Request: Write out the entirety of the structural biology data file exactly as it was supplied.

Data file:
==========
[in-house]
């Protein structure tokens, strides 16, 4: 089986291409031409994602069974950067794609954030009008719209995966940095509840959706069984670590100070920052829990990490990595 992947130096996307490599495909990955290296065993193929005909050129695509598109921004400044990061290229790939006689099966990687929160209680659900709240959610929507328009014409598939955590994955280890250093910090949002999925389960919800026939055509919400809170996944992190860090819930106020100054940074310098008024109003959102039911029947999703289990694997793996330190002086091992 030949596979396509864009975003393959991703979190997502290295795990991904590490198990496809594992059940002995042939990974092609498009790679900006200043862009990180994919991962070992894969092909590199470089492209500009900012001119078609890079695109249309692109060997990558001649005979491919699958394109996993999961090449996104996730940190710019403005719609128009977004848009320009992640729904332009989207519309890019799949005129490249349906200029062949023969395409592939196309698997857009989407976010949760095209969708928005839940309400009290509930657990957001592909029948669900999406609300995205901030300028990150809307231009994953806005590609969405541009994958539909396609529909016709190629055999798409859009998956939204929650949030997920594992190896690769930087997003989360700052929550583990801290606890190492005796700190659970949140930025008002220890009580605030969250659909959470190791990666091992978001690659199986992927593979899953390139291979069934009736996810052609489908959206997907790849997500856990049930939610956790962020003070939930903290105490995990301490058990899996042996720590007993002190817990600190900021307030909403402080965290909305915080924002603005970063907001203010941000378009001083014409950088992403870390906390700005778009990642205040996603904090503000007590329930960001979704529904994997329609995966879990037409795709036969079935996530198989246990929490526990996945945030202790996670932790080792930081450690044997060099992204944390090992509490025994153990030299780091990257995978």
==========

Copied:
[in-house]
């Protein structure tokens, strides 16, 4: 089986291409031409994602069974950067794609954030009008719209995966940095509840959706069984670590100070920052829990990490990595 992947130096996307490599495909990955290296065993193929005909050129695509598109921004400044990061290229790939006689099966990687929160209680659900709240959610929507328009014409598939955590994955280890250093910090949002999925389960919800026939055509919400809170996944992190860090819930106020100054940074310098008024109003959102039911029947999703289990694997793996330190002086091992 030949596979396509864009975003393959991703979190997502290295795990991904590490198990496809594992059940002995042939990974092609498009790679900006200043862009990180994919991962070992894969092909590199470089492209500009900012001119078609890079695109249309692109060997990558001649005979491919699958394109996993999961090449996104996730940190710019403005719609128009977004848009320009992640729904332009989207519309890019799949005129490249349906200029062949023969395409592939196309698997857009989407976010949760095209969708928005839940309400009290509930657990957001592909029948669900999406609300995205901030300028990150809307231009994953806005590609969405541009994958539909396609529909016709190629055999798409859009998956939204929650949030997920594992190896690769930087997003989360700052929550583990801290606890190492005796700190659970949140930025008002220890009580605030969250659909959470190791990666091992978001690659199986992927593979899953390139291979069934009736996810052609489908959206997907790849997500856990049930939610956790962020003070939930903290105490995990301490058990899996042996720590007993002190817990600190900021307030909403402080965290909305915080924002603005970063907001203010941000378009001083014409950088992403870390906390700005778009990642205040996603904090503000007590329930960001979704529904994997329609995966879990037409795709036969079935996530198989246990929490526990996945945030202790996670932790080792930081450690044997060099992204944390090992509490025994153990030299780091990257995978």